Focus on Fads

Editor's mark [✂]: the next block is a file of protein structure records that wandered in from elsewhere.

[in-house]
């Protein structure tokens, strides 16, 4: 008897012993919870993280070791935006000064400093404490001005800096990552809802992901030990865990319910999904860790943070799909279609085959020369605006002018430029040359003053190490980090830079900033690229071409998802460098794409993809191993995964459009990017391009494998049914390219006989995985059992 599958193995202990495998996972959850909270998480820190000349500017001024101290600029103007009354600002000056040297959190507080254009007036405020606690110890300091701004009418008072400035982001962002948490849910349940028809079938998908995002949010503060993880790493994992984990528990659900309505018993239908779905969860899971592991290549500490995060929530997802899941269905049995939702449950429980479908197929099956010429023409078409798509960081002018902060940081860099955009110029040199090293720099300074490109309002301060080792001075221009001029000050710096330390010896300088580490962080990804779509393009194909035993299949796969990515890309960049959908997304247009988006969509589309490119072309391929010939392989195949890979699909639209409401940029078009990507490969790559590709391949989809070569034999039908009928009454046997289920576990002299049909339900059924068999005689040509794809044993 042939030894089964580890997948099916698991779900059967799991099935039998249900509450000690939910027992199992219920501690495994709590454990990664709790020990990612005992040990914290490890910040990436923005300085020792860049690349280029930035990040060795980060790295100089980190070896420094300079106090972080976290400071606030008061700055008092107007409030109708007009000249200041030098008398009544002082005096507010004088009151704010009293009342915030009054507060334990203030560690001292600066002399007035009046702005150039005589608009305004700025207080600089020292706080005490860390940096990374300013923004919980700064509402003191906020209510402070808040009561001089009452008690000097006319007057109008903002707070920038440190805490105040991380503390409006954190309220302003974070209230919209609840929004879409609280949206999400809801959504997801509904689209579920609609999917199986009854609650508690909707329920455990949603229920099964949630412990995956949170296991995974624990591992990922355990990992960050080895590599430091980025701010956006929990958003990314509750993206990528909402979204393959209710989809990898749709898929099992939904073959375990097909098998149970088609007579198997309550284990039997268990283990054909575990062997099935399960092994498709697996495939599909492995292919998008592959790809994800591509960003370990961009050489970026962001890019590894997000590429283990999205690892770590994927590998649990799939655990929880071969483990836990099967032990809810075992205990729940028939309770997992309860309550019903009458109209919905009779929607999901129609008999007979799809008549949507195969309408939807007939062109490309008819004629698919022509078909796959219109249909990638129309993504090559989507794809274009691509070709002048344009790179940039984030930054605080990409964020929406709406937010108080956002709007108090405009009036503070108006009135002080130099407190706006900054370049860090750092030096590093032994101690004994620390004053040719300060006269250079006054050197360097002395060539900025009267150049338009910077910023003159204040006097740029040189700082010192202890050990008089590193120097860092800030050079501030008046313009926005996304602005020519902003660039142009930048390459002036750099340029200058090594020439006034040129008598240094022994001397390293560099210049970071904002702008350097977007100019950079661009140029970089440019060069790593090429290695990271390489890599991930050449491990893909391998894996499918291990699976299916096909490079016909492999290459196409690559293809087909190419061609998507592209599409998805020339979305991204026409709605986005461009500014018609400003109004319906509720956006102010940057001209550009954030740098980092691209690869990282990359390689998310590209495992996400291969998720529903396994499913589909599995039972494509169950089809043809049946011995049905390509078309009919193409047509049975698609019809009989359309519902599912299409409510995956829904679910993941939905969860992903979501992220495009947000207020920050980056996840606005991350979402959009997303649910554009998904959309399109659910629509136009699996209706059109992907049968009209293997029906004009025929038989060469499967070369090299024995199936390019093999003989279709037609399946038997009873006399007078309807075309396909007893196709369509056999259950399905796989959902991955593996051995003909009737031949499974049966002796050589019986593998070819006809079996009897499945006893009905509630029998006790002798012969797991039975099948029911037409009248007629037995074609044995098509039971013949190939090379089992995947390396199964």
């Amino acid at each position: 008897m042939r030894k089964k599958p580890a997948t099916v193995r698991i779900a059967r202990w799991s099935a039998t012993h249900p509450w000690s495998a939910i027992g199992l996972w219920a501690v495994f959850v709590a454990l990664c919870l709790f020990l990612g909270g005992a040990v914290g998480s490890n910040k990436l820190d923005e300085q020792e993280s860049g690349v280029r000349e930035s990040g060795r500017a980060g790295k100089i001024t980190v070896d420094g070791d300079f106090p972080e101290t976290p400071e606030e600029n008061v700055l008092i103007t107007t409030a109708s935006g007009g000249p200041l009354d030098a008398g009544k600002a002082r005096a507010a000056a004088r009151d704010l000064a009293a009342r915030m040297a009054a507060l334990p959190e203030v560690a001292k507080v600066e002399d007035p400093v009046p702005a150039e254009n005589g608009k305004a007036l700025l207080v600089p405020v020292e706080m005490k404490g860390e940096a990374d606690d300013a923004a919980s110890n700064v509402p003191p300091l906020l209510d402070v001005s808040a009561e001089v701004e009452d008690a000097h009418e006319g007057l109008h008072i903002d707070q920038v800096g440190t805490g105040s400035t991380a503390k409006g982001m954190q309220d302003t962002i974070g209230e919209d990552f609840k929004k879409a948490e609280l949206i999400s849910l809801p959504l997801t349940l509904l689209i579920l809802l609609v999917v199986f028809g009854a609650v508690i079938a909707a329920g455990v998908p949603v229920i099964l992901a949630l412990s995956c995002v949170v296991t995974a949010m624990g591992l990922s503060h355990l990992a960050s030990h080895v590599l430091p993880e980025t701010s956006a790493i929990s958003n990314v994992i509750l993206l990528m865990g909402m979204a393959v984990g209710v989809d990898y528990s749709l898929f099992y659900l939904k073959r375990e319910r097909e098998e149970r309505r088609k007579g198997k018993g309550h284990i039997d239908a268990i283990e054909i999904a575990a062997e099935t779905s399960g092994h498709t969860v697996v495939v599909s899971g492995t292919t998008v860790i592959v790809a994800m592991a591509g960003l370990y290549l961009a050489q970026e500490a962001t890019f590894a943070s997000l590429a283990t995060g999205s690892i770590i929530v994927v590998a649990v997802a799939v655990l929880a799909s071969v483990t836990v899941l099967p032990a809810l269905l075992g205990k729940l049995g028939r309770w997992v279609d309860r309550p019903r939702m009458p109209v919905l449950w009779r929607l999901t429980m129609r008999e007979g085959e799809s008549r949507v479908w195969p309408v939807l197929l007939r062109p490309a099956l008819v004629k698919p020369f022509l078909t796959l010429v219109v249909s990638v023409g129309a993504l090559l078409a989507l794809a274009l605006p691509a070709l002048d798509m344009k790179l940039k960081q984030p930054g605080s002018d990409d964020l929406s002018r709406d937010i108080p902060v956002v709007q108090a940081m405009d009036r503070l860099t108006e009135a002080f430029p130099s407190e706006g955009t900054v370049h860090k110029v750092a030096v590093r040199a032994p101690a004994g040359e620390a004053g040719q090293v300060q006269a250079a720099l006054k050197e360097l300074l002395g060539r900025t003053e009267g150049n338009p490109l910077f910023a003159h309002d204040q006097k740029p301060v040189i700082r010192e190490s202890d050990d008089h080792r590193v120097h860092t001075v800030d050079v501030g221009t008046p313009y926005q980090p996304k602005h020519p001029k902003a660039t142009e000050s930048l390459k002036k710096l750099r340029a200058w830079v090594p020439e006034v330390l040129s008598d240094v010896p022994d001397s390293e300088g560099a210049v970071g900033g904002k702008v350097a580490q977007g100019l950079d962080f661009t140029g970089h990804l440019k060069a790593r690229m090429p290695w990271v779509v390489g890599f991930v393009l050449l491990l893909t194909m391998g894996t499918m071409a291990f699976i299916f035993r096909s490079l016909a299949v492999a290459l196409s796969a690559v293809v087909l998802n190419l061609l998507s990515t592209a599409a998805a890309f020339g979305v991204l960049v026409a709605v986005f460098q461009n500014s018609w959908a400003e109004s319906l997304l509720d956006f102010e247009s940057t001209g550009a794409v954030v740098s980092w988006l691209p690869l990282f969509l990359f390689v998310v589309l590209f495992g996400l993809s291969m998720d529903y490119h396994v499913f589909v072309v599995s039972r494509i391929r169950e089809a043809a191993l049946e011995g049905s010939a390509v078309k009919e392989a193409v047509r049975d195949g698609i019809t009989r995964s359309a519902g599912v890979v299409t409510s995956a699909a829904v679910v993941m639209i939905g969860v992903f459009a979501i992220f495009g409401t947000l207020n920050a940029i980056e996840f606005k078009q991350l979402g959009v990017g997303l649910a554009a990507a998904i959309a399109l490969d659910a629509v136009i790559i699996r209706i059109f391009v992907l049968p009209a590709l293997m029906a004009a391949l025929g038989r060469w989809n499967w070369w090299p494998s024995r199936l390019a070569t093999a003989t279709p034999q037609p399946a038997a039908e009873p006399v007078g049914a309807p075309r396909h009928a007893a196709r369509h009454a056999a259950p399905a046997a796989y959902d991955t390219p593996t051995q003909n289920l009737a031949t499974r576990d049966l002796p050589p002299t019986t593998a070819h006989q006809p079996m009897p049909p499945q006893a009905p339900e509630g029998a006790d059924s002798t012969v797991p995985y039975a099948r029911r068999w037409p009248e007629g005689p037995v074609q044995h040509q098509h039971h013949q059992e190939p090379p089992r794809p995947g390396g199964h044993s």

People's tastes change. Fads in eating, music, clothes and other things come and go, sometimes with lightning speed. So a novel that depends too much on a particular fad can quickly lose its edge. On the other hand, there's something to be said for acknowledging what's popular. It can help readers identify with the characters and setting, and it can make a story believable. However, focusing too much attention on fads can make a book outdated very quickly. There are ways to integrate what's popular and fashionable without making a book feel passé. One way is to focus on slightly broader descriptions and themes. For instance, in Ellery Queen's The Fourth Side of the Triangle, Queen and his father investigate the shooting death of well-known designer Sheila Grey. One suspect is wealthy businessman Ashton McKell, whom she's been secretly seeing. Another is McKell's wife Lutetia, who'd found out about her husband's relationship with the victim. And then there's their son Dane McKell, who was also having an affair with the victim. There are other suspects, too. In the end, Sheila Grey herself leaves a cryptic clue to her killer. Once Queen figures out what that clue means, he's able to find her killer. Throughout this novel, although Grey's profession plays an important role, there's not an inordinate focus on fads and trends in clothing. Rather, her work's mentioned more broadly and the focus is on the plot and on the relationships among the characters.